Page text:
There’s a very cute children’s book, Feathers: A Jewish Tale from Eastern Europe by Heather Forest, which recounts an 18th-century tale attributed to Rabbi Levi Yitzhak of Berdichev about the nature and the limits of “sharing” what we’ve heard from others and what we, ourselves, feel.
In the book, a woman who has damaged the reputation of another person visits a rabbi and insincerely vows to make amends. The rabbi, fearing that she has not really learned a lesson, instructs her to take a feather pillow from her house, cut it up and scatter the feathers to the wind. After she had done so, she should then return to the rabbi’s house.
Though puzzled by this strange request, the woman is happy to be let off with such an easy penance. She quickly cuts up the pillow, scatters the feathers and returns to the rabbi’s house.
“Am I now forgiven?” she asks.
“Just one more thing,” the rabbi says. “Go now and gather up all the feathers.”
“But that’s impossible. The wind has already scattered them.”
“Precisely,” the rabbi answers. “And though you may truly wish to correct the evil you have done, it is as impossible to repair the damage done by your words as it is to recover the feathers. Your words are out there in the community and the wider world even as we speak.”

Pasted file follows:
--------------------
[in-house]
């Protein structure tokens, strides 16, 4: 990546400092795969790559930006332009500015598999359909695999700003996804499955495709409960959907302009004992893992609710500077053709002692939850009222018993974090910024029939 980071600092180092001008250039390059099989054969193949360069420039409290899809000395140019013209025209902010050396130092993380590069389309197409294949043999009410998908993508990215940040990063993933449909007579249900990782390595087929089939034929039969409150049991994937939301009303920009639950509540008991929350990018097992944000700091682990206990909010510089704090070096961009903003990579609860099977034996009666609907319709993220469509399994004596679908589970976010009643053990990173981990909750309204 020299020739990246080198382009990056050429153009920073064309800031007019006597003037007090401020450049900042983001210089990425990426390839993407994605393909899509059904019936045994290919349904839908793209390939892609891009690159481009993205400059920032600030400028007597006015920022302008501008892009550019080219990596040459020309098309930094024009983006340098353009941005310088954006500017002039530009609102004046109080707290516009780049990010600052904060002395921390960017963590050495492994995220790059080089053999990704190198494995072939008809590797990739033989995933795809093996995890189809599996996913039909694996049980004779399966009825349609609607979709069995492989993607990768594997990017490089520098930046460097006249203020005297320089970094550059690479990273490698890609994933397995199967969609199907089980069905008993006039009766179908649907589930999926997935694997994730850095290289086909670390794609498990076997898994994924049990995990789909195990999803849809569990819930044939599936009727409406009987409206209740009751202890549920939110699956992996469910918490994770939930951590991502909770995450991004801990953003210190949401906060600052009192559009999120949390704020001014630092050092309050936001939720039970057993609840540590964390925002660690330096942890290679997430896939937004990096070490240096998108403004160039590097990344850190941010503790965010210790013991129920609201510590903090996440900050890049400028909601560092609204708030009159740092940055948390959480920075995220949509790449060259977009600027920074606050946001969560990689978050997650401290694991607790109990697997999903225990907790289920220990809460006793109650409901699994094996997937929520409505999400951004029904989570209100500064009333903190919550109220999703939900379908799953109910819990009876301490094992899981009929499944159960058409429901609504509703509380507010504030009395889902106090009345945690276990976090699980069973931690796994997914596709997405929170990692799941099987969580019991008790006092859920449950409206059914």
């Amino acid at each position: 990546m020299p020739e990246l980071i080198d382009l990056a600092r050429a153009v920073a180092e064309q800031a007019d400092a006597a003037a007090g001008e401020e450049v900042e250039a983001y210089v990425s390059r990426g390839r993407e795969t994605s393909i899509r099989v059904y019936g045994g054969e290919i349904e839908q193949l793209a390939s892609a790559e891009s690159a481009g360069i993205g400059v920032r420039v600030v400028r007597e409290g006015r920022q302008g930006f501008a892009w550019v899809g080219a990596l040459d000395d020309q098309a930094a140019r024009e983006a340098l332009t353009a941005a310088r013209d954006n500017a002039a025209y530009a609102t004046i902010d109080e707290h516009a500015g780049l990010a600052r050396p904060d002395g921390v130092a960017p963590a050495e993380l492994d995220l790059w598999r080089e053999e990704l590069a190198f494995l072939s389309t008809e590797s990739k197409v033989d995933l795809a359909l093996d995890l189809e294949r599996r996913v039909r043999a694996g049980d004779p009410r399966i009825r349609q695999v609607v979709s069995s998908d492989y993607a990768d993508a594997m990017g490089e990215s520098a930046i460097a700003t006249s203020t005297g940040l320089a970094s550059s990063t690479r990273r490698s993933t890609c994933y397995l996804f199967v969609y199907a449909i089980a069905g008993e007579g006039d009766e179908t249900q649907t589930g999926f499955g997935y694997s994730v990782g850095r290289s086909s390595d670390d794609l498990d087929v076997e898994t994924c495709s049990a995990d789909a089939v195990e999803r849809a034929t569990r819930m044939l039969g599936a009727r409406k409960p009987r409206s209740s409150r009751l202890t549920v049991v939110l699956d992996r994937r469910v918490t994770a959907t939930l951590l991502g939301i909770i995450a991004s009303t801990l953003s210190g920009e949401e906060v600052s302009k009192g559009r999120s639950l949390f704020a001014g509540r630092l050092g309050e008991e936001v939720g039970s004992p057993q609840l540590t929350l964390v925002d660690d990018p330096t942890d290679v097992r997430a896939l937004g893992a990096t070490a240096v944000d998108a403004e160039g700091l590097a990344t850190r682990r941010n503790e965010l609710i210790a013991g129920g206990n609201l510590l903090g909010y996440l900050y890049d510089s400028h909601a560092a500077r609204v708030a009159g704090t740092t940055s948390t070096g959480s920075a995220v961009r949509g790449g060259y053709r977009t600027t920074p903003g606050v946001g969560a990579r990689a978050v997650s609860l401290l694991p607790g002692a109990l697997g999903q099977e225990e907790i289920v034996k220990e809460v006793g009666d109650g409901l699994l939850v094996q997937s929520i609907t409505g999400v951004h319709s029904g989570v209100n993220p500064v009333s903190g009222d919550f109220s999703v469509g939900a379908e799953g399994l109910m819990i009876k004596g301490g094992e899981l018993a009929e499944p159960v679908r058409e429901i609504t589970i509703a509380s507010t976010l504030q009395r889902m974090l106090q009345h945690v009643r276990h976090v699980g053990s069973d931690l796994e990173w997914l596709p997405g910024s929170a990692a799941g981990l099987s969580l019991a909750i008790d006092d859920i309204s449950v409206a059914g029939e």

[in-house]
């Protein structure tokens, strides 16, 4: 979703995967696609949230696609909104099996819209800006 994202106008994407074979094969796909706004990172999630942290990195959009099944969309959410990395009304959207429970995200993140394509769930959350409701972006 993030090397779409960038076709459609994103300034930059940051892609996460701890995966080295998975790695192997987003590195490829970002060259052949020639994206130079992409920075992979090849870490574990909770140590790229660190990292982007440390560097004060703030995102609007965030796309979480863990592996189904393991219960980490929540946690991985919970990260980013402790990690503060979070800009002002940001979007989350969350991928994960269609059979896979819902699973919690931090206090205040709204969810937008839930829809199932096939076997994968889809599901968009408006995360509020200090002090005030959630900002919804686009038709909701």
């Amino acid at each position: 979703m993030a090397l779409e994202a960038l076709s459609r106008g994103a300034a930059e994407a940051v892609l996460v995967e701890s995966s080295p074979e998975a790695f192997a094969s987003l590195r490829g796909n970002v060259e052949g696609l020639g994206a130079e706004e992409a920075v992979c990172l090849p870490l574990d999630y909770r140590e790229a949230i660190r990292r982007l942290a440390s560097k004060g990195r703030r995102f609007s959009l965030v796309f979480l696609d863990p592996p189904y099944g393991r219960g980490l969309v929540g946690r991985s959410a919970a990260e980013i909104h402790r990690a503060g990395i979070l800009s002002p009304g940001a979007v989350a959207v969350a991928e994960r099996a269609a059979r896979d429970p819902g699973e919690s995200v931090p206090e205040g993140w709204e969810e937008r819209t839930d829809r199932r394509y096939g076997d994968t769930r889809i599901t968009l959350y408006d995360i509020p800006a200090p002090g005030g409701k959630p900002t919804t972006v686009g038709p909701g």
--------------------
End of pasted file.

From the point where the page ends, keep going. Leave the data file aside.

The book is wonderful, largely because it recounts a tale that is every bit – perhaps even more – as significant for us today than it may have been 200 years ago. It is particularly pertinent for young people who now have access to technology that can spread their words – like the feathers of the tale’s pillow – far and wide.
We teach children that “Internet literacy” includes the lessons of Feathers – that once their words are out there on Facebook, Twitter, email and the like, there is almost no way for them to be taken back. And if those words are hurtful to another, that wound will likely live on with potentially thousands of others connected to those words.
We see the trail of such episodes almost daily in the news; emails that officials would love to take back; postings that do more damage than good and comments, perhaps sent in a moment of haste, that are now “in the wind.”
This is perhaps a lesson not only for the children. With so many of us using Facebook, Twitter, LinkedIn (and probably a dozen other applications that I’ve never heard of), we can all be models for our children and each other in watching our speech – both literal and virtual. We can re-dedicate ourselves to finding ways to share what we learn and we feel in ways that build up and not tear down.
When we work to become those role models, each of us can be a better teacher for our children, and will help to shape a world for them – and for those we care about – that is just a touch more caring and kind. Our tradition teaches that Mavet v’hayyim b’yad la-shon – life and death is in the power of speech. May our words (and texts, postings and emails) always reflect our commitment to bringing more life into the world, for us and for our children.